October 1, 2020

The Niche

Knoepfler lab stem cell blog

Japan conditionally approves new IPS cell-based heart study

Where do things stand with IPS cell translational research?

The newest development is that regulators in Japan just have given conditional approval to an Osaka University team to an induced pluripotent stem (IPS) cell-based study for ischemic heart disease.

Screenshot of Yoshiki Sawa slide on IPS cell approach for heart disease
Screenshot of Yoshiki Sawa slide on IPS cell approach for heart failure, which is similar to approach for ischemic heart disease.

For years IPS cell-based products have been on-again off-again in active clinical study for macular degeneration, work led by Dr. Masayo Takahashi. The new heart disease study is led by Yoshiki Sawa. This appears to be the third conditionally approved IPS cell study in Japan. I’m not clear on whether both other studies included in the total of 3 here are from Dr. Takahashi or not.

Here is information on the study design:

“The approved plan will cover patients with ischemic cardiomyopathy, or hearts weakened by narrowed or blocked arteries preventing blood from reaching parts of the heart muscle. Three people aged between 18 and 79 will have two round cell sheets made from the iPS cells of other people attached to the surface of their hearts. The sheets will each be 0.05 millimeters thick and several centimeters in diameter. Researchers will examine the safety of the procedure, checking for cancer, immunorejection and other such signs, and will also observe changes in the function of the patients’ hearts.”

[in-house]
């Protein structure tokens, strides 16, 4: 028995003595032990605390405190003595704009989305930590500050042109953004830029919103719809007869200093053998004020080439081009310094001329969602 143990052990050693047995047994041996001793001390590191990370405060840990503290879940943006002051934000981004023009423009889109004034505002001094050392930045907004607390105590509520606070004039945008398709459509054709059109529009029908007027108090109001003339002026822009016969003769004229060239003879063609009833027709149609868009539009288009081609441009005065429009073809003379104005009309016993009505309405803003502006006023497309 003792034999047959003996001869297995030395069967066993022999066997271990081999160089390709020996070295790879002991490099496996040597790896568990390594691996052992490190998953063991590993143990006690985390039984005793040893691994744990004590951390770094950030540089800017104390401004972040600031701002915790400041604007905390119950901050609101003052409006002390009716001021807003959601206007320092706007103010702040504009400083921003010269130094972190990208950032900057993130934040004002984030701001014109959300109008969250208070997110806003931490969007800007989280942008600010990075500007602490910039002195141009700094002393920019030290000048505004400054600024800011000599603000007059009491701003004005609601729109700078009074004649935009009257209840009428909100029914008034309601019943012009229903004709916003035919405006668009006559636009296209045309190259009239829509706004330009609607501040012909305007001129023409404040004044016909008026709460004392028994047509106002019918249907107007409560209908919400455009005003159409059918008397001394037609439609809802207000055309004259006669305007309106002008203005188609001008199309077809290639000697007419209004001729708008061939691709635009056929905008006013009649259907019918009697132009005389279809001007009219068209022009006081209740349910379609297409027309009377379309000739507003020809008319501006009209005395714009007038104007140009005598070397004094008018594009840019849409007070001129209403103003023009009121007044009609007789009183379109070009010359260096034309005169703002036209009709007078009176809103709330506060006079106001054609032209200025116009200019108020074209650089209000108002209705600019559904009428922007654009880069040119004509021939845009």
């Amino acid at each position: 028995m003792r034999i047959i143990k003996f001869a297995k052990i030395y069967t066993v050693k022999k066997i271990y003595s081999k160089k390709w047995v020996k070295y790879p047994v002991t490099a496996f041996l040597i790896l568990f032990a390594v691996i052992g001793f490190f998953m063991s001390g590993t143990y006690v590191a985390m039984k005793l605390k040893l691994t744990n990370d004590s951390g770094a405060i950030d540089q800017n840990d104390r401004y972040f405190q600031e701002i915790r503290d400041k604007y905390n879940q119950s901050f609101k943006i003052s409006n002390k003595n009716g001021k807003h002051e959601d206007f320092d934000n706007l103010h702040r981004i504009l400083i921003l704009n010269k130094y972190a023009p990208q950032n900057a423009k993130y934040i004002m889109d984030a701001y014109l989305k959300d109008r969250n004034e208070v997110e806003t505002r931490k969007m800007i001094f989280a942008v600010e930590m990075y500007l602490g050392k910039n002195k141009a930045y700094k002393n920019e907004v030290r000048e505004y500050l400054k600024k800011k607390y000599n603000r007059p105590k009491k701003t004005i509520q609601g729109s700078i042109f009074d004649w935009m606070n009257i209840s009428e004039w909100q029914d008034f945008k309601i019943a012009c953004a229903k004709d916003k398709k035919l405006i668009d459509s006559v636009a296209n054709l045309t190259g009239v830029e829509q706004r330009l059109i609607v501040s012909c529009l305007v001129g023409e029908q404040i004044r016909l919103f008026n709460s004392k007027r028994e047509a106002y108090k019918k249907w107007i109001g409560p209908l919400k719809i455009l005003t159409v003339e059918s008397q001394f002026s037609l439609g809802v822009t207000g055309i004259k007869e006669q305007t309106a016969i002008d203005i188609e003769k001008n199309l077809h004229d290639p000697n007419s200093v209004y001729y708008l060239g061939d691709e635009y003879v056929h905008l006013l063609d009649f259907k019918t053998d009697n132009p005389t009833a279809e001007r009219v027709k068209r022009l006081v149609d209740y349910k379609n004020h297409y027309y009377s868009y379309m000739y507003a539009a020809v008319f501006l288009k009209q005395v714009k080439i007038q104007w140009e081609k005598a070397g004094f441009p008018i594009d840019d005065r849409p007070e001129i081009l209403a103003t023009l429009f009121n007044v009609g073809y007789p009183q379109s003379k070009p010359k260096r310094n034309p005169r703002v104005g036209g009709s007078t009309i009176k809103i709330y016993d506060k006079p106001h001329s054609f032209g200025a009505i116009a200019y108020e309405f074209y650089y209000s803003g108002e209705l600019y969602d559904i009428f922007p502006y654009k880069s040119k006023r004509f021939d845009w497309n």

It has a number of key differences with the previous conditionally approved studies beyond the organ of focus. Perhaps the most striking aspect of the new study is that it will use far more cells:

“This is the third case of clinical research involving transplants using iPS cells to be approved. In the previous two cases, groups including the Riken research institute are transplanting several hundred thousand cells in the treatment of intractable diseases. The number of cells in the latest research is far greater — at around 100 million. As there is a risk of iPS cells turning cancerous, it will be crucial for researchers to guarantee the safety of the process.”

Ideally, we don’t want any undifferentiated IPS cells in the transplanted product, but that’s a tall task with 100 million cells. Past studies have suggested that not all IPS cells have tumorigenic potential including in a transplantation context so a few amounts 100 million overall may not cause problems. This will have to be carefully monitored as stressed in the  Mainichi piece. From a second Mainichi article we have a quote on this issue from Dr. Sawa:

“Even if a tumor does develop, because the cells come from another person, it is expected that it will disappear after the suppressants are withdrawn and the person’s natural immune system kicks in.”

I hope he’s right about that.

This is exciting investigational work, but high-risk in my view. It will be interesting to follow.

You can learn more from a slide set from Dr. Sawa’s research here (and see image above from one such slide).

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